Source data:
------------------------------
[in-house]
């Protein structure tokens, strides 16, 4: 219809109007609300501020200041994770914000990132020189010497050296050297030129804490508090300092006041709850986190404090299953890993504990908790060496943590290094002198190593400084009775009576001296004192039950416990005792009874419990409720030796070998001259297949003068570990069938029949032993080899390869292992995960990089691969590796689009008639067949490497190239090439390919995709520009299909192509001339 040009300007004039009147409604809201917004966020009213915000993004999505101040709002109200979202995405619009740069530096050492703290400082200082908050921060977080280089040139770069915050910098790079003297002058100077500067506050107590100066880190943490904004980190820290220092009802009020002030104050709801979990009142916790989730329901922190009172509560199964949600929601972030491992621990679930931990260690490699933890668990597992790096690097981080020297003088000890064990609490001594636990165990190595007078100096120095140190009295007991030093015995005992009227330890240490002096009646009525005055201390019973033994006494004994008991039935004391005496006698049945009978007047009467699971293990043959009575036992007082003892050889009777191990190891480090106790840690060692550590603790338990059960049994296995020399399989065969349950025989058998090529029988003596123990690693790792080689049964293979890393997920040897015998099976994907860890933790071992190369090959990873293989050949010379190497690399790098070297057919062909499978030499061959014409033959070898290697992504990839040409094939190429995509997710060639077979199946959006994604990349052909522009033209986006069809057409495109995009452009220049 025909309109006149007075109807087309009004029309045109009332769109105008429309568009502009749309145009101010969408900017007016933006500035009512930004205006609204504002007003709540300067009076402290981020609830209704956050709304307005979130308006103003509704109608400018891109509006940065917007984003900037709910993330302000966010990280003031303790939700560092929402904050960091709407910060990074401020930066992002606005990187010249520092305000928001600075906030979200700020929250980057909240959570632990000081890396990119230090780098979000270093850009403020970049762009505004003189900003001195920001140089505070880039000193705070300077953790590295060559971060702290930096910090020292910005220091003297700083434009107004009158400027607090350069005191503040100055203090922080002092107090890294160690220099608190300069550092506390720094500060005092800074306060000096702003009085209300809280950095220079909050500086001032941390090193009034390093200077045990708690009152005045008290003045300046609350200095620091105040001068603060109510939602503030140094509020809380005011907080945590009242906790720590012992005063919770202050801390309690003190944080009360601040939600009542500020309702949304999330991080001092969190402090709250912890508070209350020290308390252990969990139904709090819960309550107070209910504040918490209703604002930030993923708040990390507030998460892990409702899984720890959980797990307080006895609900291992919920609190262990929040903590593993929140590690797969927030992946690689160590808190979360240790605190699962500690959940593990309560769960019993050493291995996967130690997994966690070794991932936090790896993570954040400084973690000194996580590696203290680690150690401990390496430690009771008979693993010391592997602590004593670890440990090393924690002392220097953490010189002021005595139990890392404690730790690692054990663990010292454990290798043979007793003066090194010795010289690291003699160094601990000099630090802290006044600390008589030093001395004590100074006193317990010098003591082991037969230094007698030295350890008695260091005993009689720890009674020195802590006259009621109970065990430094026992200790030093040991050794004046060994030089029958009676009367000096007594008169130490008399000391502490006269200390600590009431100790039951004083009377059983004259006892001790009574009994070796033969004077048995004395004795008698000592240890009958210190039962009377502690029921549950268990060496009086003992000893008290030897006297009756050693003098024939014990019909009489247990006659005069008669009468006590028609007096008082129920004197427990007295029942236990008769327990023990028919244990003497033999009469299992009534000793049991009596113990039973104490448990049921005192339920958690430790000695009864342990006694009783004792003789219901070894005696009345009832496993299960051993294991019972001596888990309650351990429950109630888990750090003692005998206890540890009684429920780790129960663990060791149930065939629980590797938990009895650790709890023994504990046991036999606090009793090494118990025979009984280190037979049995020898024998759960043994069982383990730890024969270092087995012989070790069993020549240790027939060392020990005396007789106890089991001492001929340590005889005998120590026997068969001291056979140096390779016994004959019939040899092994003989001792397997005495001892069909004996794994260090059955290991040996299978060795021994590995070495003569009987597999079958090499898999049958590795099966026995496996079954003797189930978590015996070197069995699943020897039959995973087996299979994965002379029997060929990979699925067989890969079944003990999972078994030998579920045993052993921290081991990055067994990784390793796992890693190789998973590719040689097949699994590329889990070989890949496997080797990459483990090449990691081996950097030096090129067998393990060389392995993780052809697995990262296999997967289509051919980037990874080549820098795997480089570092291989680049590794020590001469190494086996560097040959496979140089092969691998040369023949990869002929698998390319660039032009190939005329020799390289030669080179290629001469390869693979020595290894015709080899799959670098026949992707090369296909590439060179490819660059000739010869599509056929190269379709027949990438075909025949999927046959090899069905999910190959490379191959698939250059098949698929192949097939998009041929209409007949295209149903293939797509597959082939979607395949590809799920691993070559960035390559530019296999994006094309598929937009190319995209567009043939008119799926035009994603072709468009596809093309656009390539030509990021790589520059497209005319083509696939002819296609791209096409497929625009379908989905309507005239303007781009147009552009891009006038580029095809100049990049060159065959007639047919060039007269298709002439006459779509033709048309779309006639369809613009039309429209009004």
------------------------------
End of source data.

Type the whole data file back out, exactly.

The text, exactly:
[in-house]
């Protein structure tokens, strides 16, 4: 219809109007609300501020200041994770914000990132020189010497050296050297030129804490508090300092006041709850986190404090299953890993504990908790060496943590290094002198190593400084009775009576001296004192039950416990005792009874419990409720030796070998001259297949003068570990069938029949032993080899390869292992995960990089691969590796689009008639067949490497190239090439390919995709520009299909192509001339 040009300007004039009147409604809201917004966020009213915000993004999505101040709002109200979202995405619009740069530096050492703290400082200082908050921060977080280089040139770069915050910098790079003297002058100077500067506050107590100066880190943490904004980190820290220092009802009020002030104050709801979990009142916790989730329901922190009172509560199964949600929601972030491992621990679930931990260690490699933890668990597992790096690097981080020297003088000890064990609490001594636990165990190595007078100096120095140190009295007991030093015995005992009227330890240490002096009646009525005055201390019973033994006494004994008991039935004391005496006698049945009978007047009467699971293990043959009575036992007082003892050889009777191990190891480090106790840690060692550590603790338990059960049994296995020399399989065969349950025989058998090529029988003596123990690693790792080689049964293979890393997920040897015998099976994907860890933790071992190369090959990873293989050949010379190497690399790098070297057919062909499978030499061959014409033959070898290697992504990839040409094939190429995509997710060639077979199946959006994604990349052909522009033209986006069809057409495109995009452009220049 025909309109006149007075109807087309009004029309045109009332769109105008429309568009502009749309145009101010969408900017007016933006500035009512930004205006609204504002007003709540300067009076402290981020609830209704956050709304307005979130308006103003509704109608400018891109509006940065917007984003900037709910993330302000966010990280003031303790939700560092929402904050960091709407910060990074401020930066992002606005990187010249520092305000928001600075906030979200700020929250980057909240959570632990000081890396990119230090780098979000270093850009403020970049762009505004003189900003001195920001140089505070880039000193705070300077953790590295060559971060702290930096910090020292910005220091003297700083434009107004009158400027607090350069005191503040100055203090922080002092107090890294160690220099608190300069550092506390720094500060005092800074306060000096702003009085209300809280950095220079909050500086001032941390090193009034390093200077045990708690009152005045008290003045300046609350200095620091105040001068603060109510939602503030140094509020809380005011907080945590009242906790720590012992005063919770202050801390309690003190944080009360601040939600009542500020309702949304999330991080001092969190402090709250912890508070209350020290308390252990969990139904709090819960309550107070209910504040918490209703604002930030993923708040990390507030998460892990409702899984720890959980797990307080006895609900291992919920609190262990929040903590593993929140590690797969927030992946690689160590808190979360240790605190699962500690959940593990309560769960019993050493291995996967130690997994966690070794991932936090790896993570954040400084973690000194996580590696203290680690150690401990390496430690009771008979693993010391592997602590004593670890440990090393924690002392220097953490010189002021005595139990890392404690730790690692054990663990010292454990290798043979007793003066090194010795010289690291003699160094601990000099630090802290006044600390008589030093001395004590100074006193317990010098003591082991037969230094007698030295350890008695260091005993009689720890009674020195802590006259009621109970065990430094026992200790030093040991050794004046060994030089029958009676009367000096007594008169130490008399000391502490006269200390600590009431100790039951004083009377059983004259006892001790009574009994070796033969004077048995004395004795008698000592240890009958210190039962009377502690029921549950268990060496009086003992000893008290030897006297009756050693003098024939014990019909009489247990006659005069008669009468006590028609007096008082129920004197427990007295029942236990008769327990023990028919244990003497033999009469299992009534000793049991009596113990039973104490448990049921005192339920958690430790000695009864342990006694009783004792003789219901070894005696009345009832496993299960051993294991019972001596888990309650351990429950109630888990750090003692005998206890540890009684429920780790129960663990060791149930065939629980590797938990009895650790709890023994504990046991036999606090009793090494118990025979009984280190037979049995020898024998759960043994069982383990730890024969270092087995012989070790069993020549240790027939060392020990005396007789106890089991001492001929340590005889005998120590026997068969001291056979140096390779016994004959019939040899092994003989001792397997005495001892069909004996794994260090059955290991040996299978060795021994590995070495003569009987597999079958090499898999049958590795099966026995496996079954003797189930978590015996070197069995699943020897039959995973087996299979994965002379029997060929990979699925067989890969079944003990999972078994030998579920045993052993921290081991990055067994990784390793796992890693190789998973590719040689097949699994590329889990070989890949496997080797990459483990090449990691081996950097030096090129067998393990060389392995993780052809697995990262296999997967289509051919980037990874080549820098795997480089570092291989680049590794020590001469190494086996560097040959496979140089092969691998040369023949990869002929698998390319660039032009190939005329020799390289030669080179290629001469390869693979020595290894015709080899799959670098026949992707090369296909590439060179490819660059000739010869599509056929190269379709027949990438075909025949999927046959090899069905999910190959490379191959698939250059098949698929192949097939998009041929209409007949295209149903293939797509597959082939979607395949590809799920691993070559960035390559530019296999994006094309598929937009190319995209567009043939008119799926035009994603072709468009596809093309656009390539030509990021790589520059497209005319083509696939002819296609791209096409497929625009379908989905309507005239303007781009147009552009891009006038580029095809100049990049060159065959007639047919060039007269298709002439006459779509033709048309779309006639369809613009039309429209009004």